Consider the most ridiculous argument for getting rid of teacher tenure: young people love risk! Here’s Jesse Rothstein:
The argument that anti-tenure people make is, “Look, there are all these excellent Harvard graduates and Yale graduates or whatever that are now going into finance because it’s risky. They like risk, and those people are being repelled from teaching by the lack of risk.” The people who are going into finance are not just taking on more risk, but are also getting a lot of reward for that risk. That was in some ways the thrust of my research
. You can’t think about the risk in isolation. You’ve got to think about the combination
of the pay package and the risk. If you adopt a policy that increases the risk, you’re going to have to pay people more to offset that. Maybe that’s a good deal, and maybe it’s not.
Spoken like a true economist! No wonder no one listens. He makes too much sense. Of course, the very idea that people go into finance because of the risk is ridiculous. If they were looking at the same reward with less risk, even more “excellent Harvard graduates and Yale graduates” would be going into finance. And we have to ask ourselves, “Do we really want the kind of people who are going into finance to be teaching our children?” When I was in college, I knew guys like that and they were, not to be too fine a point on it, the worst people in the world.
Rothstein points out another aspect of education “reform” that is toxic: student testing. As is entirely typical of us Americans, we don’t even care about doing it well. What we care about:
I think there’s been a tendency in thinking about methods to prioritize cheap methods over methods that might be more expensive. In particular, there’s been a tendency to prioritize statistical computations based on student test scores, because all you need is one statistician and the test score data. Classroom observation requires having lots of people to sit in the back of lots and lots of classrooms and make judgments.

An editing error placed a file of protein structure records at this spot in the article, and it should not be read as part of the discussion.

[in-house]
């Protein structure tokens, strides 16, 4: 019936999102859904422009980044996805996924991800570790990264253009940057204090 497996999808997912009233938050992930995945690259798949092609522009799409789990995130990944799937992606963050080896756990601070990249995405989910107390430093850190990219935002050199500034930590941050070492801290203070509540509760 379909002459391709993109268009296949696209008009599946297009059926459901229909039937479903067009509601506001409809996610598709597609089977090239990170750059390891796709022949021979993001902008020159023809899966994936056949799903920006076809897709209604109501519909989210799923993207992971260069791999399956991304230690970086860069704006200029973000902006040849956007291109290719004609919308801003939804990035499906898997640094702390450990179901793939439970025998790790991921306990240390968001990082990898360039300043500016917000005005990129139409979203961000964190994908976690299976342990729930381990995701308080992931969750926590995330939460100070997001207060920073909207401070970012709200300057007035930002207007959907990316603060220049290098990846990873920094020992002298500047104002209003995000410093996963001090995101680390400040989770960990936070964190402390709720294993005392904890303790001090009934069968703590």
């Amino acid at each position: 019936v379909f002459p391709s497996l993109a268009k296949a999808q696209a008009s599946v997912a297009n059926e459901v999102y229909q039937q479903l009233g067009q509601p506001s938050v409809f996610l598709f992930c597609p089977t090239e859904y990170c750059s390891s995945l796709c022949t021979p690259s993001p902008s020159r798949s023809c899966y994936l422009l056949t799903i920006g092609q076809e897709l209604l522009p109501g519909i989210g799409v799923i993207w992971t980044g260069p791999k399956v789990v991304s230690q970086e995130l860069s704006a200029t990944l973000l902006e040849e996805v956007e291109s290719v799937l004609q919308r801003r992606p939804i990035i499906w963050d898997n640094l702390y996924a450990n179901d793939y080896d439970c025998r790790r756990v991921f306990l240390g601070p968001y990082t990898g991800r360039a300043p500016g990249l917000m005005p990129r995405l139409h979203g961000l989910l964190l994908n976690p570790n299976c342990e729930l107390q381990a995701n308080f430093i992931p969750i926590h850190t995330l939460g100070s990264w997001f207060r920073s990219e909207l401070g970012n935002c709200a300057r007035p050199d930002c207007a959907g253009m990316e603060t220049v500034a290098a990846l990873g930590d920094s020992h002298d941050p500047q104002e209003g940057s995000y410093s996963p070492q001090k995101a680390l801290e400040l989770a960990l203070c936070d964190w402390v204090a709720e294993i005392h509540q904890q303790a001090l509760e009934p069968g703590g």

In the interview, Max Ehrenfreund makes a stupid statement, “Everyone agrees that the goal should be to make teaching a respected profession, a profession that talented and able people want to enter.” How can he even say this? The education “reform” movement wants to make the lives of teachers harder. It wants to destroy unions and it wants to make employment more risky. This does not say, “We respect you!” But Rothstein provides an excellent answer to Enhrenfreund’s ultimate question about what could be done to make teaching a more respected profession:
We could double teachers’ salaries. I’m not joking about that. The standard way that you make a profession a prestigious, desirable profession, is you pay people enough to make it attractive. The fact that that doesn’t even enter the conversation tells you something about what’s wrong with the conversation around these topics. I could see an argument that says it’s just not worth it, that it would cost too much. The fact that nobody even asks the question tells me that people are only willing to consider cheap solutions. They’re looking for easy answers, not hard answers.
He’s actually a lot more positive toward the education “reform” movement than I am. I agree with everything he said. They are looking for easy answers — easy for their funders, that is. But above all, the funders have particular policies they want to push that have little to do with educating children. And the people in the movement itself are only interested in perusing policies that the funders will pay for. In the end, the rich will get what they paid for: fewer worker rights and a more compliant workforce. What we won’t get is better education.
H/T: Jeff Bryant